Many employ­ers bench­mark their health plan against car­ri­er pro­vid­ed nation­al data. While that is a good place to start, region­al cost aver­ages vary, mak­ing it essen­tial to bench­mark both nation­al­ly and region­al­ly—as well as state by state. For exam­ple, a sig­nif­i­cant dif­fer­ence exists between the cost to insure an employ­ee in the North­east ver­sus the Cen­tral U.S.—plans in the North­east con­tin­ue to cost the most since they typ­i­cal­ly have low­er deductibles, con­tain more state-man­dat­ed ben­e­fits, and fea­ture high­er in-net­work coin­sur­ance, among oth­er factors.

UBA Health Plan Survey Costs by Region

Drilling down even more, com­par­ing your­self to your indus­try peers can tell a very dif­fer­ent story.

UBA Health Plan Survey Costs by Industry

Con­sid­er a man­u­fac­tur­ing plant in Geor­gia that offers a PPO. Its pre­mi­um cost for sin­gle cov­er­age is $507 per month. Com­pare this with the bench­marks for all plans and you can see that it is $2 per month less than the nation­al aver­age. When com­pared with oth­er PPOs in the South­east region, this employer’s cost is actu­al­ly $2 more than the aver­age. This employer’s cost appears to be high­er or low­er com­pared with nation­al and region­al bench­marks, depend­ing on which bench­mark is used. Yet this employer’s cost is actu­al­ly high­er than its clos­est peers’ costs when using the state-spe­cif­ic bench­mark, which in Geor­gia is $468. Bot­tom line, this employer’s month­ly sin­gle pre­mi­um is actu­al­ly $39 more than its com­peti­tors in the state.UBA Health Plan Survey Plan Comparison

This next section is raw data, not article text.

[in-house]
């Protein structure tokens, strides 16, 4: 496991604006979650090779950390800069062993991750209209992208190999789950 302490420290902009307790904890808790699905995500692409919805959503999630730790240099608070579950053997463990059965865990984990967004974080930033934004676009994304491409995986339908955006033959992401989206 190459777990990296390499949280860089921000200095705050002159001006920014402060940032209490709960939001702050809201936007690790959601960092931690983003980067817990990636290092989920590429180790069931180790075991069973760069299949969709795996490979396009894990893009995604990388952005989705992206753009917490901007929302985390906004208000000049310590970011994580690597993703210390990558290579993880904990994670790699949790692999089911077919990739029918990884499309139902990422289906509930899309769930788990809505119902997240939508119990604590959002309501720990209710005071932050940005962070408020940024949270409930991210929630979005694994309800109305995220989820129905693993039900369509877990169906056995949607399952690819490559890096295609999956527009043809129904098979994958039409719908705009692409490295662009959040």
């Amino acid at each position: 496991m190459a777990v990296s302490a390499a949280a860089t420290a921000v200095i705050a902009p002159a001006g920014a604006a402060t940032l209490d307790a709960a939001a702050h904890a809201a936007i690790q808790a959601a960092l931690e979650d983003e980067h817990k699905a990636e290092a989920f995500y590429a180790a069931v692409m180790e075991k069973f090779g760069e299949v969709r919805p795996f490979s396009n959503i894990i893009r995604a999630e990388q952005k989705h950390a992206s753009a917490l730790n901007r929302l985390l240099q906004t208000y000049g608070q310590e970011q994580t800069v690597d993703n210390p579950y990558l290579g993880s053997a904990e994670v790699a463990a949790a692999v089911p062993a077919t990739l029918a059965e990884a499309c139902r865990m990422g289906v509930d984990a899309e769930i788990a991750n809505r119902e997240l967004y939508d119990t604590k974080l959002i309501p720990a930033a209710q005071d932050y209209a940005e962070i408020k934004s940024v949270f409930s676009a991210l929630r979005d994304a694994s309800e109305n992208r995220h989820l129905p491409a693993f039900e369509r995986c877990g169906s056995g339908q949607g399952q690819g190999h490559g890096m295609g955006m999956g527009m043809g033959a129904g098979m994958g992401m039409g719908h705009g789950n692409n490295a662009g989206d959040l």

As our CEO, Les McP­hear­son, recent­ly stat­ed, “Bench­mark­ing by state, region, indus­try, and group size is crit­i­cal. We see it time and time again, espe­cial­ly with new clients. An employ­er bench­marks their rates nation­al­ly and they seem at or below aver­age, but once we look at their rates by plan type across mul­ti­ple car­ri­ers and among their neigh­bor­ing com­peti­tors or like-size groups, we find many employ­ers leave a lot on the bar­gain­ing table.”

By RJ Nelson|
Orig­i­nal­ly pub­lished by